January 16, 1998 |
Stocks fell as sour earnings prospects for 1998 overshadowed 1997 reports. Technology and small-cap issues held up better than blue chips.
December 25, 2012 |
Imagine a particle 1/10,000 of a cross-section of a human hair. That's the size of a protein, way smaller than a cell. Bernardo Cordovez, 29, and his partners have come up with something they call a NanoTweezer that allows them to pick up and move that kind of teeny-tiny particle using a laser beam of light. There's been a lot of talk about trying to bring high-tech, high-potential businesses to Philadelphia, and the story behind how Cordovez's very small company, Optofluidics Inc., landed here provides an object lesson.
March 2, 2011 |
George P. McCasland, 80, an engineer and educator who had a passion for learning, died Thursday, Feb. 10, from heart disease at his home in Southwest Philadelphia. Mr. McCasland had a bachelor's degree in electrical engineering from the University of Virginia, a master's degree in business administration from the Massachusetts Institute of Technology, and a master's degree in psychology from Temple University. He had taken courses for certification to teach mathematics, reading, and physics and had almost completed the course work for a doctorate in linguistics at the University of Pennsylvania.
December 23, 2011 |
William P. Bishop, 50, of Holland, a pension consultant and actuary for many years, died Monday, Dec. 19, at his home of complications from amyotrophic lateral sclerosis (ALS), commonly known as Lou Gehrig's disease. Before retiring in 2008 due to illness, Mr. Bishop served as president of the Savitz Organization, a Philadelphia employee-benefits consulting firm with offices at 1845 Walnut St. Mr. Bishop joined Savitz in December 1995 and became president in 1997. Under his leadership, the firm developed and gained a national reputation for creative, quality service, said Tom Finnegan, a principal in the company.
January 20, 1990 |
About 50 area executives learned about just-in-time manufacturing at a four-day workshop taught by the J-I-T Institute of Technology of Denver. The manufacturing technology workshop wound up yesterday with the executives manning a model assembly line. The workshop was sponsored by the Greater Philadelphia Chamber of Commerce and the Delaware Valley Industrial Resource Center.
August 12, 2011 |
MAYOR NUTTER was expected to announce today that he has appointed New Jersey's chief innovation officer, Adel Ebeid, as the city's first chief innovation officer. Slated to start Aug. 22, Ebeid will be responsible for developing and managing strategy and daily operations of all technology and information services. The position was known as chief technology officer when the former head of the Division of Technology, Allan Frank, departed in February. He oversaw a consolidation of the city's information-technology operations.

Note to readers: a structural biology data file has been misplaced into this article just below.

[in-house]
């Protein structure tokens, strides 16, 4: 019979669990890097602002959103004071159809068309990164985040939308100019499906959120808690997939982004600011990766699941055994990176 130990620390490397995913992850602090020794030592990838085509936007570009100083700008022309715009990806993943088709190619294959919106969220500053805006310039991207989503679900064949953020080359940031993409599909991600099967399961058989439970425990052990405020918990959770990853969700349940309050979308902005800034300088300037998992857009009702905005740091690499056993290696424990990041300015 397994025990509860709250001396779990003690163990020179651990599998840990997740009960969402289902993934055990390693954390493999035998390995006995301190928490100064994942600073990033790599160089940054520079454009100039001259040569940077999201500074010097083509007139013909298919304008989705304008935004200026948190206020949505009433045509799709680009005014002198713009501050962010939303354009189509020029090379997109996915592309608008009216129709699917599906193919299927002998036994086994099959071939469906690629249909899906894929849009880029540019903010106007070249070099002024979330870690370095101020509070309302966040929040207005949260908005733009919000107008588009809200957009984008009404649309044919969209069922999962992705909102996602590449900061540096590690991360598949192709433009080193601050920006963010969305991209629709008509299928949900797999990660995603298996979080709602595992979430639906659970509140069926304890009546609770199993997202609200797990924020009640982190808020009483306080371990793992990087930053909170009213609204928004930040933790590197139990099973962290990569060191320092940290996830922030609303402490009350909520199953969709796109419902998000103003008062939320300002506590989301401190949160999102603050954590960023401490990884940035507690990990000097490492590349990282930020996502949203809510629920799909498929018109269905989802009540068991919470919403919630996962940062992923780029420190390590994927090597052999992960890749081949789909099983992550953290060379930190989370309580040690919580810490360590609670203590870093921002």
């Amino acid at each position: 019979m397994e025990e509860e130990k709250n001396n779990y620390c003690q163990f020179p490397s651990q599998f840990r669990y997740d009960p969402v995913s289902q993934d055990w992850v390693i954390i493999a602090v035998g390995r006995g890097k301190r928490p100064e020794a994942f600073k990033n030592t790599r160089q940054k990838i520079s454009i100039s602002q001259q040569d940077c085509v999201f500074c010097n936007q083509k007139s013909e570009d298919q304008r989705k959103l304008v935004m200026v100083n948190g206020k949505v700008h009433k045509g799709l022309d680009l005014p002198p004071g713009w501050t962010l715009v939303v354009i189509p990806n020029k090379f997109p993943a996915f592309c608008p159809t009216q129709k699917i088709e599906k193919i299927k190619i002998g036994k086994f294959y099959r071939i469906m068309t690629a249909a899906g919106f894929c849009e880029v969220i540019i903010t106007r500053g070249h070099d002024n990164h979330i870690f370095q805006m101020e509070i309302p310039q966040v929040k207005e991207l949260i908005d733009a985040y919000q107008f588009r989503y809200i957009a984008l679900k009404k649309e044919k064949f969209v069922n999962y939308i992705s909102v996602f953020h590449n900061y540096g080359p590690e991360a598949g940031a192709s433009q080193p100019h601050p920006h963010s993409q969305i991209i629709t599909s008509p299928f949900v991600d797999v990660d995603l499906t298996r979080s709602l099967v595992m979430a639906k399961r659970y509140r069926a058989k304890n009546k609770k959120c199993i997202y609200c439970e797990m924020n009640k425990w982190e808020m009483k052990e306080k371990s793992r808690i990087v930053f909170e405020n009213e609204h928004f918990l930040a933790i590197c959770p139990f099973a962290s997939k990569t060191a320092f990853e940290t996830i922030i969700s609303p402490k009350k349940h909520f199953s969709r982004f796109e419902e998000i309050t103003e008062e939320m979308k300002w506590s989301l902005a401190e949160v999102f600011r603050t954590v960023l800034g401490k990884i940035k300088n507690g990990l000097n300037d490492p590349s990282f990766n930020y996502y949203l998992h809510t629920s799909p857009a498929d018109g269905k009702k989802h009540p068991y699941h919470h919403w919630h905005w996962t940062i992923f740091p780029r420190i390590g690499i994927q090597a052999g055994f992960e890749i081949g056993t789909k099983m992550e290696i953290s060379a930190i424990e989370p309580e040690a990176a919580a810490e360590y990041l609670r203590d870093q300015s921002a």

December 20, 1986
One of the sides to a Dec. 7 article on the Strategic Defense Initiative, "Star Wars," notes the benefits the research will have in developing technology for everyday uses and everyday folks. The last big technology-overload period, the effort to put a man on the moon, did in fact create an abundance of technology for everyday uses. One of the most notable is Teflon. Since our President has benefited so greatly from that discovery, it is no surprise that he is willing to risk the future of the human race.
August 1, 1992 |
Stuart Sanderson speaks using a voice-synthesized computer attached to his wheelchair at the closing ceremony yesterday for Temple University's Summer Institute. The program provides classroom and mentoring instruction to persons with disabilities and features information on high-technology help for overcoming impediments.
May 12, 1989 |
Rowing shells began to line Kelly Drive yesterday as crews prepared for the Dad Vail Regatta, which runs today and tomorrow on the Schuylkill. Varsity eights from the Florida Institute of Technology (men's) and Minnesota (women's) will try to defend their 1988 titles in the featured event.
June 27, 2005 |
John Snyder Jr., 16, a varsity basketball player at Overbrook High School, admits that he was more interested in fun than science when he signed up for the school robotics team. "I was going up there to see the girls," Snyder said of the program. Nearly a year later, however, Snyder proudly speaks of the robotic device he and his team created out of nuts and bolts. They recently won the Philadelphia BEST Robot competition and placed 27th out of 43 teams in a national competition in Alabama.